Publication / RCBTR
Published Date: 2019/03/14
Published By: Amir Homayoun Jafari, PhD
Published At: PLOS ONE
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Shirzhiyan, Zahra, Ahmadreza Keihani, Morteza Farahi, Elham Shamsi, Mina GolMohammadi, Amin Mahnam, Mohsen Reza Haidari, and Amir Homayoun Jafari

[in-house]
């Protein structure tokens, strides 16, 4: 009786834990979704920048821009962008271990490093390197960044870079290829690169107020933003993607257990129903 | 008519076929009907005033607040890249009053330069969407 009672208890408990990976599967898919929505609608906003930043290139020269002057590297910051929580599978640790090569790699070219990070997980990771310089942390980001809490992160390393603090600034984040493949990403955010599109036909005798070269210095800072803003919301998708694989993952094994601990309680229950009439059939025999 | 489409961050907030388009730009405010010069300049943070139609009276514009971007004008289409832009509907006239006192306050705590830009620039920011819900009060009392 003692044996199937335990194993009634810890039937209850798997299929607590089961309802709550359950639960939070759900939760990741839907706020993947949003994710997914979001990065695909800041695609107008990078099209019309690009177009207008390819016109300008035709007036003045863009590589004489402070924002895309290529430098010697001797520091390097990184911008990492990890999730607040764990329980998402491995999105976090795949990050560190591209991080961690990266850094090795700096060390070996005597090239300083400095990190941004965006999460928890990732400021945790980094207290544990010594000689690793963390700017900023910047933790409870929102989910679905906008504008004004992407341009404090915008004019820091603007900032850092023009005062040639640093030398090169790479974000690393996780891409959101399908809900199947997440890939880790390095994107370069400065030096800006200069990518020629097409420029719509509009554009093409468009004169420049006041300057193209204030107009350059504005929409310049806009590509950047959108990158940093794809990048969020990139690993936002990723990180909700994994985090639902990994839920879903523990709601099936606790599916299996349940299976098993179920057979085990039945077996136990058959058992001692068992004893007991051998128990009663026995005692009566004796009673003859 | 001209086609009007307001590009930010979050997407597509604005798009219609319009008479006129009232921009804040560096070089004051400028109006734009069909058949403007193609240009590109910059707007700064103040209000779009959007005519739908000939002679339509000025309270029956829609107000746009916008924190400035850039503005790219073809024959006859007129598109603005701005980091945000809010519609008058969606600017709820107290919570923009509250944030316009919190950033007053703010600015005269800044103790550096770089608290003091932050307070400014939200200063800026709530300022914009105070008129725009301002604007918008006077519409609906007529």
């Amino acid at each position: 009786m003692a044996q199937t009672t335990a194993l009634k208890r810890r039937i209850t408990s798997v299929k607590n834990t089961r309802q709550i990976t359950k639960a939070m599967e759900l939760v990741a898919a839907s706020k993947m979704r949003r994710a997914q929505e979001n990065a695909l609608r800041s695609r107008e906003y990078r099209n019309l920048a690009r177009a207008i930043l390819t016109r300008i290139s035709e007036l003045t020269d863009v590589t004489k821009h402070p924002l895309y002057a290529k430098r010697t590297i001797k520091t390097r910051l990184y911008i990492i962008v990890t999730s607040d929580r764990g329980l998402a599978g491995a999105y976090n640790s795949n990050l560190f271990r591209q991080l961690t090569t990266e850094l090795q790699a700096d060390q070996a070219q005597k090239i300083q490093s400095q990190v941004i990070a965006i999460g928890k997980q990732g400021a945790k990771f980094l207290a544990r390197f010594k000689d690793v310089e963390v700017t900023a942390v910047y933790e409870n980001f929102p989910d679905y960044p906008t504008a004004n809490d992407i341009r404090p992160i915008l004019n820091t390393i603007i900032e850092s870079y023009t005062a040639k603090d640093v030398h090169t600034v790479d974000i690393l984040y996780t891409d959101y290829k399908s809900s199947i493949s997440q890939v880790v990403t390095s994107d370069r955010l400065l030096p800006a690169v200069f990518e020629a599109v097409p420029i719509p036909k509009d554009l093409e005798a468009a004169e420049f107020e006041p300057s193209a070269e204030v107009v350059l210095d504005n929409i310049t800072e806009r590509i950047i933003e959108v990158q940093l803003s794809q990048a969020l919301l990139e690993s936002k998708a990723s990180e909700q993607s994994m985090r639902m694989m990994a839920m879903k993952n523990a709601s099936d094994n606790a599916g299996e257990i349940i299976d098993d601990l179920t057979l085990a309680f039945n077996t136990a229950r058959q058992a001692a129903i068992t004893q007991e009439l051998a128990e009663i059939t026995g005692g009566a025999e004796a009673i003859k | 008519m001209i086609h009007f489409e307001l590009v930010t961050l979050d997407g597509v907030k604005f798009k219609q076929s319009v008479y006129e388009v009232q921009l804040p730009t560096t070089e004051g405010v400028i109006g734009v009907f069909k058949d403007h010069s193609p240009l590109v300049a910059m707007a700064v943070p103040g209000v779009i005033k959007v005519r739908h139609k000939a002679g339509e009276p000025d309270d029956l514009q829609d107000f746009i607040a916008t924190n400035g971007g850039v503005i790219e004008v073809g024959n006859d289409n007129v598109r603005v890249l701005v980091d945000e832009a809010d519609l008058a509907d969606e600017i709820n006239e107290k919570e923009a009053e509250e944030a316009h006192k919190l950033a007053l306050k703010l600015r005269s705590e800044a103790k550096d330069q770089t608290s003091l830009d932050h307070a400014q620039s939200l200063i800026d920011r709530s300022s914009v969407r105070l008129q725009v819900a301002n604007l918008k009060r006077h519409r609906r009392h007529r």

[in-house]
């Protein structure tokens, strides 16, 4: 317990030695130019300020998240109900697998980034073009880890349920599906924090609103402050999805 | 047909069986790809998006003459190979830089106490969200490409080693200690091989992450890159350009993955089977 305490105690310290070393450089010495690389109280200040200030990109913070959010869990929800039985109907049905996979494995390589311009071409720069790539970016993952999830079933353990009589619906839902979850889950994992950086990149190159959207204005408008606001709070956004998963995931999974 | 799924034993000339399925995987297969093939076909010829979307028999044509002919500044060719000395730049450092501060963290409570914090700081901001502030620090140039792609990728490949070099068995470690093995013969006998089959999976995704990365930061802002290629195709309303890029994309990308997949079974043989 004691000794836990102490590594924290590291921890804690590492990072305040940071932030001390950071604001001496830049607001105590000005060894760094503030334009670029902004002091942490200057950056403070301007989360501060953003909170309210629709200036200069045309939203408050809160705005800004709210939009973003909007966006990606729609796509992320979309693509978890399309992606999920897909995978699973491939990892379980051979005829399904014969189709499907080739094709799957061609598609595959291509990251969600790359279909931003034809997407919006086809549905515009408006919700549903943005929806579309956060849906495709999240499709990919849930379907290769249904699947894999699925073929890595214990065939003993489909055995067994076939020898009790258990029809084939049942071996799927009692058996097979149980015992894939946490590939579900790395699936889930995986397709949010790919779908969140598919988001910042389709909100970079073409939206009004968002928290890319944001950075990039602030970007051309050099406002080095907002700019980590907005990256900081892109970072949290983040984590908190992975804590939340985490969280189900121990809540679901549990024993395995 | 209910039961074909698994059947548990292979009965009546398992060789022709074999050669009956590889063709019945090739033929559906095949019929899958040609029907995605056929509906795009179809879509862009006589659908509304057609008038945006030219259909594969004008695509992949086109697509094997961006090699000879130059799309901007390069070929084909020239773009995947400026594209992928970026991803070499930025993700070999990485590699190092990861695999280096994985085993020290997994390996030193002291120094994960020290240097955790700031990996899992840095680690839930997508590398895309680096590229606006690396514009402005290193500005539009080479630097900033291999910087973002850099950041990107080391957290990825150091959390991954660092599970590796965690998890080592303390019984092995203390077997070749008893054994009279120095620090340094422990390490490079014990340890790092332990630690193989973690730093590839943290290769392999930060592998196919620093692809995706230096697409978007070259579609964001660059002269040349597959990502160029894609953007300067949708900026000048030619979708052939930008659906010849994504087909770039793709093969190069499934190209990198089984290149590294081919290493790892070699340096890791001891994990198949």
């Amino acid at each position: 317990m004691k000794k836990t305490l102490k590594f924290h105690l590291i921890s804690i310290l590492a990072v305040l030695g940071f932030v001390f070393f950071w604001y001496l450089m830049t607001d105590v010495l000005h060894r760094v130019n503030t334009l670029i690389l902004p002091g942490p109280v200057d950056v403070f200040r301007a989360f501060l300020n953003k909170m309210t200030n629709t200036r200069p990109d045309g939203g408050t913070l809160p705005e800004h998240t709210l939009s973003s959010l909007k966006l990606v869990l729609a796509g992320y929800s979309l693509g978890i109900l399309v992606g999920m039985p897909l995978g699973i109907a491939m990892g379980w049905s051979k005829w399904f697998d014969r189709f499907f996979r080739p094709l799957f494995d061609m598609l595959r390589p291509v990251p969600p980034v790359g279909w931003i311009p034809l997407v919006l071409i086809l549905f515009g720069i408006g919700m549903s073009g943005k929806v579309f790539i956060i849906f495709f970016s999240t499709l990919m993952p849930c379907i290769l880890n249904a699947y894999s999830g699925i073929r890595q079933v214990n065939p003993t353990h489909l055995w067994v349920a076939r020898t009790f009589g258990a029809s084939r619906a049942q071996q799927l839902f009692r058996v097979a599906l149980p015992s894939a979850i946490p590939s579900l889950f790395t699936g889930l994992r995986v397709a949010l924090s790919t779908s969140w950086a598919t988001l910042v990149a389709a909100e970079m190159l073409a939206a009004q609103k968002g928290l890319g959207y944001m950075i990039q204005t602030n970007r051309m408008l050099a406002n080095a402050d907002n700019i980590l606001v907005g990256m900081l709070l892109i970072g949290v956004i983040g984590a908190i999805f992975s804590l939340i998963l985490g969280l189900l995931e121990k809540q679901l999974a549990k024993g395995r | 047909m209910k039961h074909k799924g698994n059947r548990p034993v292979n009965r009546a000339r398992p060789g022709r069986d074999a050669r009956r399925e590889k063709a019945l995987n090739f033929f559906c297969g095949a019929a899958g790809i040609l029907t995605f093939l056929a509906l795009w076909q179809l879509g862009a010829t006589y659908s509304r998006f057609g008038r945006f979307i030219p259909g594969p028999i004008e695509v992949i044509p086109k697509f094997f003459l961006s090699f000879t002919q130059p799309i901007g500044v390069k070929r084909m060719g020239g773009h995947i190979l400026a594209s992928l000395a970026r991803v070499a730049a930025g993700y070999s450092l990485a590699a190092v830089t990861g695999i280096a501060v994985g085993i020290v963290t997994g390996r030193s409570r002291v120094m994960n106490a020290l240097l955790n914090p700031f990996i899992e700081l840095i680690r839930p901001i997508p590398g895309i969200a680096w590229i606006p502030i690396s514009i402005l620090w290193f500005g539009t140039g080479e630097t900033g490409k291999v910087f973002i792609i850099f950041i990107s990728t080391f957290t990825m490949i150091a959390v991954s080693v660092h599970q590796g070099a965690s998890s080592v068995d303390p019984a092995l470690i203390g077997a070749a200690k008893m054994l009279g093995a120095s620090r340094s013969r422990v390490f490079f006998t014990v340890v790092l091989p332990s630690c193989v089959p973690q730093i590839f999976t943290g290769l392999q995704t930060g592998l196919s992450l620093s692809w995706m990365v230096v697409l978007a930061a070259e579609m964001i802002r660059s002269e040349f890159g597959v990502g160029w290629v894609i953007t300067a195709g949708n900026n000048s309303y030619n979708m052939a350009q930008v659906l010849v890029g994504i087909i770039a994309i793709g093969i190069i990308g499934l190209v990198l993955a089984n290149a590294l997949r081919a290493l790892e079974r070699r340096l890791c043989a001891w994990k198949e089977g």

Code modulated Visual Evoked Potentials (c-VEP) based BCI studies usually employ msequences as a modulating codes for their broadband spectrum and correlation property. However, subjective fatigue of the presented codes has been a problem. In this study, we introduce chaotic codes containing broadband spectrum and similar correlation property. We examined whether the introduced chaotic codes could be decoded from EEG signals and also compared the subjective fatigue level with m-sequence codes in normal subjects. We generated chaotic code from one-dimensional logistic map and used it with conventional 31-bit m-sequence code. In a c-VEP based study in normal subjects (n= 44, 21 females) we presented these codes visually and recorded EEG signals from the corresponding codes for their four lagged versions. Canonical correlation analysis (CCA) and spatiotemporal beamforming (STB) methods were used for target identification and comparison of responses. Additionally, we compared the subjective self-declared fatigue using VAS caused by presented m-sequence and chaotic codes. The introduced chaotic code was decoded from EEG responses with CCA and STB methods. The maximum total accuracy values of 93.6±11.9% and 94±14.4% were achieved with STB method for chaotic and m-sequence codes for all subjects respectively. The achieved accuracies in all subjects were not significantly different in m-sequence and chaotic codes. There was significant reduction in subjective fatigue caused by chaotic codes compared to the m-sequence codes.